Objective: Women incarcerated in local jails have pregnancy and sexual health needs, yet little information is available about what services are provided and how jail administrators prioritize this care. Our objective was to document jails’ provision of pregnancy and sexual health services in four states in the Midwest. Methods: We invited all jail administrators (N = 347) in Kansas, Missouri, Iowa, and Nebraska to participate in a web-based survey conducted from November 2017 to October 2018. We asked administrators which pregnancy and sexual health services they offered and to rate the importance of offering services. Results were analyzed using descriptive statistics and logistic regression. Results: The survey response rate was 55% (192/347). Jails most often provided pregnancy testing (n = 116 [60%]) and distribution of prenatal vitamins (n = 85 [44%]). Sexually transmitted infection treatment was offered at 23% of jails (n = 45). Larger, accredited jails located in urban areas and with high numbers of clinical providers on staff were more likely to provide sexual health services. Jails with privately contracted health care were more likely to provide pregnancy services compared with other entities providing medical care. The most prioritized sexual health service was sexually transmitted infection testing, with 39% of administrators believing it was important. Only 6% of administrators responded that contraception was important. Conclusions: Local jails in the Midwest do not meet the basic reproductive and sexual health needs of women. Provision of these services is not a priority for jail administrators. Appropriate partnerships could engage administrators and increase the availability of services to meet the needs of women in jail.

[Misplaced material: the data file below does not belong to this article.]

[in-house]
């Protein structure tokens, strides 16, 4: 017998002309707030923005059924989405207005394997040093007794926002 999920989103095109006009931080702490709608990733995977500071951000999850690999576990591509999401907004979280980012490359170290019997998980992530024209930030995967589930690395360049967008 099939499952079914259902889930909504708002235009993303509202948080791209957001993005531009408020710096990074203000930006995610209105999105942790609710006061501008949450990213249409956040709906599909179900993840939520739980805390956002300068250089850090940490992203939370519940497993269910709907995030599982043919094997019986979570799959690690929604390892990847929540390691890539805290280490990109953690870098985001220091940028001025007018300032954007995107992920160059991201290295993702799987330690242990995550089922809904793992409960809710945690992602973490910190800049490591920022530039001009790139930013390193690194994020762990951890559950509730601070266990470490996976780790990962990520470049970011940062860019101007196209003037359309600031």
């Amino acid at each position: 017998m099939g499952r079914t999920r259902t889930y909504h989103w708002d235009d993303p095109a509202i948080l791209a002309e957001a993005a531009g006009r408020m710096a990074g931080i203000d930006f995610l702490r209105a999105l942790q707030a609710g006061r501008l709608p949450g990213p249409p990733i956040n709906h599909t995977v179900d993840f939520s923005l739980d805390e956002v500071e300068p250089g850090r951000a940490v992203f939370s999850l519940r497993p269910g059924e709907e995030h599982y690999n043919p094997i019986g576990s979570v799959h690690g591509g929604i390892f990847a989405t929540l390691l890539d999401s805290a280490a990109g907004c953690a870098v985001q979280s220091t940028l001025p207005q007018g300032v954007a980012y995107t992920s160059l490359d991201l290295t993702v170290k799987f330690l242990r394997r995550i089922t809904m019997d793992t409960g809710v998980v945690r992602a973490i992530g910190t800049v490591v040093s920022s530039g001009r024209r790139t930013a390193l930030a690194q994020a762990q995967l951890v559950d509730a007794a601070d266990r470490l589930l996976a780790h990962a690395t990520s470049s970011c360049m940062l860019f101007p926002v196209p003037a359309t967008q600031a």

|Original language||English (US)|
|Number of pages||8|
|Journal||Women's Health Issues|
|State||Published - Jan 1 2023|
Bibliographical noteFunding Information:
Funded by the National Institutes of Health , United States, National Cancer Institute , United States, grant ( R21 CA204767 ) awarded to the senior author. The funding body had no role in the design of the study; collection, analysis, or interpretation of data; or in the writing of the manuscript.
© 2022 Jacobs Institute of Women's Health, George Washington University
PubMed: MeSH publication types
- Journal Article
- Research Support, N.I.H., Extramural